While taking selfies with ocean views, men drive by and shout obscenities and honk horns at her. In Perth’s CBD, they stare and make comments about her body: “you have nice long legs”.
Tyler, as seen in an experiment airing as part of the SBS Documentary Is Australia Sexist? is just trying to go about her business.
Standing alongside the road side at a busy Perth beach, Tyler recorded how many times she was catcalled from passing cars. Filming the interactions, under the premise that she was taking a selfie, Tyler was catcalled eight times in as many minutes. Her male counterpart, Nathan, was catcalled zero times.
Is Tyler receiving a compliment, as 22 per cent of men believe according to a new survey? Or is she one of the 40 per cent of women in Australia that have experienced sexual harassment in a public place?
Webster’s defines “sexual harassment” as: uninvited and unwelcome verbal or physical behaviour of a sexual nature especially by a person in authority toward a subordinate (such as an employee or student).
One could debate whether the man commenting on Tyler's legs seen in the documentary was in a position of authority or not, but one thing is certain – tooting horns, comments, and glances that turn into stares ended with Tyler feeling harassed and feeling she wanted “…to run away, cover up, never go out again...”
Tyler’s brief appearance within the documentary had a profound impact on me. I now realise this – comments aren’t just comments. They can snowball and cause daily psychological trauma to our neighbours, sisters, and daughters.
As a seasoned veteran in the world of singledom and app dating, I’d been asked by SBS to offer insight into why men think such behaviour is flattering.
It’s the classic “cat chases mouse” game. Traditionally a man leads the dance, buys the first drink on approach, and a man makes the first phone call or SMS. A catcall is the bottom feeder’s verbal phenomenon of the “first move”.
To be noticed. A man won’t lob a pebble or break into a Fred Astaire song and dance to get a woman’s attention. Instead, they use the sleazy wink or unwanted words. Some men simply get aroused by “she noticed me”.
Some men lack style and class. Men feel striped pants complement a chequered shirt. Other men put tomato sauce on freshly grilled lobster. Unfortunately, some men think “Hey love, great tits,” is a compliment.
Bullies continue to bully. Playground bullies turn 18 at some point, and unfortunately the adult playground for bullying is the Facebook comments section, within bars, and on the street as women pass by.
To dominate within the pack. When four lads speed pass a woman and one shouts something obscene, he does it to put his bravado on display. He’s the pack’s King Lion deserving of the Lioness. Boys will be boys – it still exists. There’s more… some might think it’s funny. Some clearly think women like it, and others might have found it worked for them once.
I’ve never catcalled per the construction site cliché, however not long ago as I stood at Sydney CBD street lights waiting to cross around lunchtime, I noticed what I’d call “a stunner”. I got schoolboy-passing-her-a-note nervous. I wanted to say hello. I stalled, but as we crossed I summoned the courage and said, “Pardon me. I just want to say you look lovely today.”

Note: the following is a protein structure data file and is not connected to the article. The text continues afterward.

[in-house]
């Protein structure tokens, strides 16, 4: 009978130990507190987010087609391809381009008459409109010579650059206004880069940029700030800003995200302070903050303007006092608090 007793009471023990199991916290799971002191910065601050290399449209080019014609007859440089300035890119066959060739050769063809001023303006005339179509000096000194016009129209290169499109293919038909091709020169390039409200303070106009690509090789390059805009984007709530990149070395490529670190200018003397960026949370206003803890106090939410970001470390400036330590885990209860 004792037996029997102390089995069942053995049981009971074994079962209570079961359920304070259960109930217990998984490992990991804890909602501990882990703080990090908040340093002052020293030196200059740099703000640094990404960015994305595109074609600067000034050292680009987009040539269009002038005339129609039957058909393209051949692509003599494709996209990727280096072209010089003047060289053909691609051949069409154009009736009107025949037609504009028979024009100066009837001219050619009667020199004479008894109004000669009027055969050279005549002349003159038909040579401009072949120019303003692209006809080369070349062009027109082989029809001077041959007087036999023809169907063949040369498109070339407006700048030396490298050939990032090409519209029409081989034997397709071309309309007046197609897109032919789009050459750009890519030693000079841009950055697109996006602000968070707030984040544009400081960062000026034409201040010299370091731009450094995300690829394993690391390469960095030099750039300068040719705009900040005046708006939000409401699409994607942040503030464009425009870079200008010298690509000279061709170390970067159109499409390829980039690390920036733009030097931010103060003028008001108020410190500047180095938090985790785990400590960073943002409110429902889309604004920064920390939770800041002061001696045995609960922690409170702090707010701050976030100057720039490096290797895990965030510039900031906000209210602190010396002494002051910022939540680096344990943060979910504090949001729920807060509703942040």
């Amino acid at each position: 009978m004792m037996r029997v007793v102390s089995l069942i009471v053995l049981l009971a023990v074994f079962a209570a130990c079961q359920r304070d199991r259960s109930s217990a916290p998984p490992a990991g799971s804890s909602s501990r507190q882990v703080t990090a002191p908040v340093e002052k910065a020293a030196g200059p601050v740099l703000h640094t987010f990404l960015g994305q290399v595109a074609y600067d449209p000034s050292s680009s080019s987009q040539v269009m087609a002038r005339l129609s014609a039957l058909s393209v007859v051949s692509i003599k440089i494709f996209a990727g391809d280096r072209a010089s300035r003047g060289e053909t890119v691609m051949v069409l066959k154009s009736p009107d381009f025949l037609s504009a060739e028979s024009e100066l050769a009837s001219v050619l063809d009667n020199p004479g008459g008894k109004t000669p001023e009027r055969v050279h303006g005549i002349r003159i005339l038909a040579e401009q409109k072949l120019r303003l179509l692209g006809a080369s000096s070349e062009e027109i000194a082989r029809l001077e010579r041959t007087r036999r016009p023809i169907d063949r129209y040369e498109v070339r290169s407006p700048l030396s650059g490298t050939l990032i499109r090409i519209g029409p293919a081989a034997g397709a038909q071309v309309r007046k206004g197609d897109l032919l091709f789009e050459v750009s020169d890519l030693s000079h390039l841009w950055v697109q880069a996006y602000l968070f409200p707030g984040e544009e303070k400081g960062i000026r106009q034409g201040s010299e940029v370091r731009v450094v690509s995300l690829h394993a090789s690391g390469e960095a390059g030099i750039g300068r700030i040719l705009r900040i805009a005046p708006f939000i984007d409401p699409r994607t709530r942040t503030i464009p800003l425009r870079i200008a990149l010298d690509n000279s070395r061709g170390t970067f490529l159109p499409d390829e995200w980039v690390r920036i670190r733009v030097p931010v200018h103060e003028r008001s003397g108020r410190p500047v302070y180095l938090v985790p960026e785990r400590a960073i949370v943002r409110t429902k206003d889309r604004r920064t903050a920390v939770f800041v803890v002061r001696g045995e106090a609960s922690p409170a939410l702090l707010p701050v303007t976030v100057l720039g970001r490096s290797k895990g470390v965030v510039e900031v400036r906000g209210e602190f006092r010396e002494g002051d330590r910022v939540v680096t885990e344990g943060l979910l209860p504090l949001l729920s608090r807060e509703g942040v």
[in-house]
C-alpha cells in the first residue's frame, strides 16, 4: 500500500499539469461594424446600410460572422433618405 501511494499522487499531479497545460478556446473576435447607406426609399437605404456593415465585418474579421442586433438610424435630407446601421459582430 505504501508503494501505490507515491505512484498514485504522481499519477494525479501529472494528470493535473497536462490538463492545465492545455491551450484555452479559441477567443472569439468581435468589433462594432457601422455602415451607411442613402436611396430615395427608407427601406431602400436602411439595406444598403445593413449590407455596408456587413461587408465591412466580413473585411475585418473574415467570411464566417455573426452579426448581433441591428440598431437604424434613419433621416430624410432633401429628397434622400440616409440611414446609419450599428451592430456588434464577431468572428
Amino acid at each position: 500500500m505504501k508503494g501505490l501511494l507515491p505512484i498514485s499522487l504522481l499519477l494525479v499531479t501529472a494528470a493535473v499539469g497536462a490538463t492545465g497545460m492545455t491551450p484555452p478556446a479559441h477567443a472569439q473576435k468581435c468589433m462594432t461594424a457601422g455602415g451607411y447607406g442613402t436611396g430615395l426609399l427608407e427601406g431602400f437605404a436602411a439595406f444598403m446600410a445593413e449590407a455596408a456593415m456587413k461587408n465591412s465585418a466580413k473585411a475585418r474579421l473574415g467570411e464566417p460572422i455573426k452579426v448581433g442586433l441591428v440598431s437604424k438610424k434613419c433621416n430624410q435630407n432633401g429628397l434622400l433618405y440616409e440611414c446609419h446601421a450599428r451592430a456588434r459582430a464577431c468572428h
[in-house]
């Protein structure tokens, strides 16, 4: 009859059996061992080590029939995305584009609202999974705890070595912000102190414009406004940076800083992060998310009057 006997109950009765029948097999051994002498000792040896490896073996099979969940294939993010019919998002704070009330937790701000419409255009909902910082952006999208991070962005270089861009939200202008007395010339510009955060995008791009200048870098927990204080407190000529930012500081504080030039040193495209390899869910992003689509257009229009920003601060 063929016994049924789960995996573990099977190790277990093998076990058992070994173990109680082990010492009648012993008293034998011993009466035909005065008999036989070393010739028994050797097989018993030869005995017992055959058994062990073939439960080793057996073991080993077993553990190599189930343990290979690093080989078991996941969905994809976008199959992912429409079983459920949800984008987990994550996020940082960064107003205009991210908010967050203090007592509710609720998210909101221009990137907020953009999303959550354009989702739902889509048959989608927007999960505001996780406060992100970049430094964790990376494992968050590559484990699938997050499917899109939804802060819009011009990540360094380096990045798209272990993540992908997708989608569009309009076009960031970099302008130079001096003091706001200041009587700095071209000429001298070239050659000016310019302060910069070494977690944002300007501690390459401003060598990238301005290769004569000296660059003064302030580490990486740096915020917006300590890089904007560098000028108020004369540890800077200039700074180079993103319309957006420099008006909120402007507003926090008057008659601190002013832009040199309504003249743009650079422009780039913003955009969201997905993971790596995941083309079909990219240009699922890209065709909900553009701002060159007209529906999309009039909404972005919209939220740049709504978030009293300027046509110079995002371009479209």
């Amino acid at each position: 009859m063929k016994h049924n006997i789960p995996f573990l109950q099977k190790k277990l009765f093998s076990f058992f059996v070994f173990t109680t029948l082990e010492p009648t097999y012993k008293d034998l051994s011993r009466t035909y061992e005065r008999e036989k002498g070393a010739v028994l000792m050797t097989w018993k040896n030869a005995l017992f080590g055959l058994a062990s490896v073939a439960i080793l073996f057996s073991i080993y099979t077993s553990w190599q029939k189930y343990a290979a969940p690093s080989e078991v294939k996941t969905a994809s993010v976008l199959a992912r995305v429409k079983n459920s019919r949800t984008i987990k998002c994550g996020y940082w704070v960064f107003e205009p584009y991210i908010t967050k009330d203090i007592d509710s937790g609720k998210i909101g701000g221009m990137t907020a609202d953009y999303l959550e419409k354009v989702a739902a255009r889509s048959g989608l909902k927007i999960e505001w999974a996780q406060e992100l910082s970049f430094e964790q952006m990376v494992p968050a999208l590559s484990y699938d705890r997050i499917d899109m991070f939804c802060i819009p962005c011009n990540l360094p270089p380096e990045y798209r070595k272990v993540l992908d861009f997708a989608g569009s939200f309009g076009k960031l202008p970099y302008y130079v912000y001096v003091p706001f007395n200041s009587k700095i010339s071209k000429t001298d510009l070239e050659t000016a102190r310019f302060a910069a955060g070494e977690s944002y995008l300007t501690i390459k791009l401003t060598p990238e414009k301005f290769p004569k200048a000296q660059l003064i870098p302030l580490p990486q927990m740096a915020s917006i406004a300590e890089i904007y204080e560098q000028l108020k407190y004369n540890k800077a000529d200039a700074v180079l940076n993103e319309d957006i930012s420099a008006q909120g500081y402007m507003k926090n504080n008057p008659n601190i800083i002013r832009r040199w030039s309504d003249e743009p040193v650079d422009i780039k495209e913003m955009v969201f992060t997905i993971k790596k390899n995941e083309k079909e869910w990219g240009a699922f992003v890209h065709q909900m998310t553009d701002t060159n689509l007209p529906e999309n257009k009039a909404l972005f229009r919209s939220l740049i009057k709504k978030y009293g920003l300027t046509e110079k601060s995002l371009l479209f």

She turned and looked at me with such disdain – I know the look that Biblical lepers received.
I thought I was being kind, complimentary, and friendly. Yet that look is cemented in my mind- I haven’t taken that leap again. Am I a pervert? Should I not be giving women compliments? Is there a #MeToo guide to consult for such information?
Regardless of me being shot down, men need to re-think what being kind, respectful, and a tad flirty is in 2018 and beyond. Australian women are being harassed on the street, afraid to walk alone at parks at night, and domestic violence is sending women to homelessness, hospitals, and even worse.
Men generally know what’s right, but we are also confused… Five years ago, what was once considered a cheeky compliment is now potential harassment.
Is “you look lovely today” sexual harassment to one group yet a G-rated compliment to another? Is a 50-year-old man wearing tradie gear complimenting a 25-year-old woman a “harassing pervert” yet a 27-year-old peer in a suit considered a “nice compliment and opportunity to exchange mobiles”? When comments on Instagram are sought after currency, what’s acceptable and what’s not?
Inherently men understand that catcalling is weak, amateur behaviour. It’s a one-sided arrow being shot with no defence, and when it’s pack mentality vs. one woman it’s beyond confronting – it’s downright scary.
For those 22 per cent of men that believe such comments are compliments, pause first and ask yourself: “Is this the right place? And is my energy and the words I’m about to utter to a woman kind and respectful?”
In 2004, only 38 per cent of respondents supported same-sex marriage – 13 years later, 62 per cent voted “Yes” in the plebiscite. Further, 83 per cent of Australians support gender equality. I do know this: men love and admire their Australian mothers and sisters, and respect extends to female co-workers and strangers on the streets.
“Is Australia Sexist?” Nah, it’s a country progressing from its blokey past, and there are some growing pains in the process. Australia will continue to change for the good, replacing fear and harassment with equality, but even now it’s a damn fair place to live for men, women, and the next generation.
Michael Jarosky is the author of Swipe: The Game has Changed.
Is Australia Sexist? premieres on SBS on December 4 at 8.40pm. The show will also be available to stream on SBS On Demand.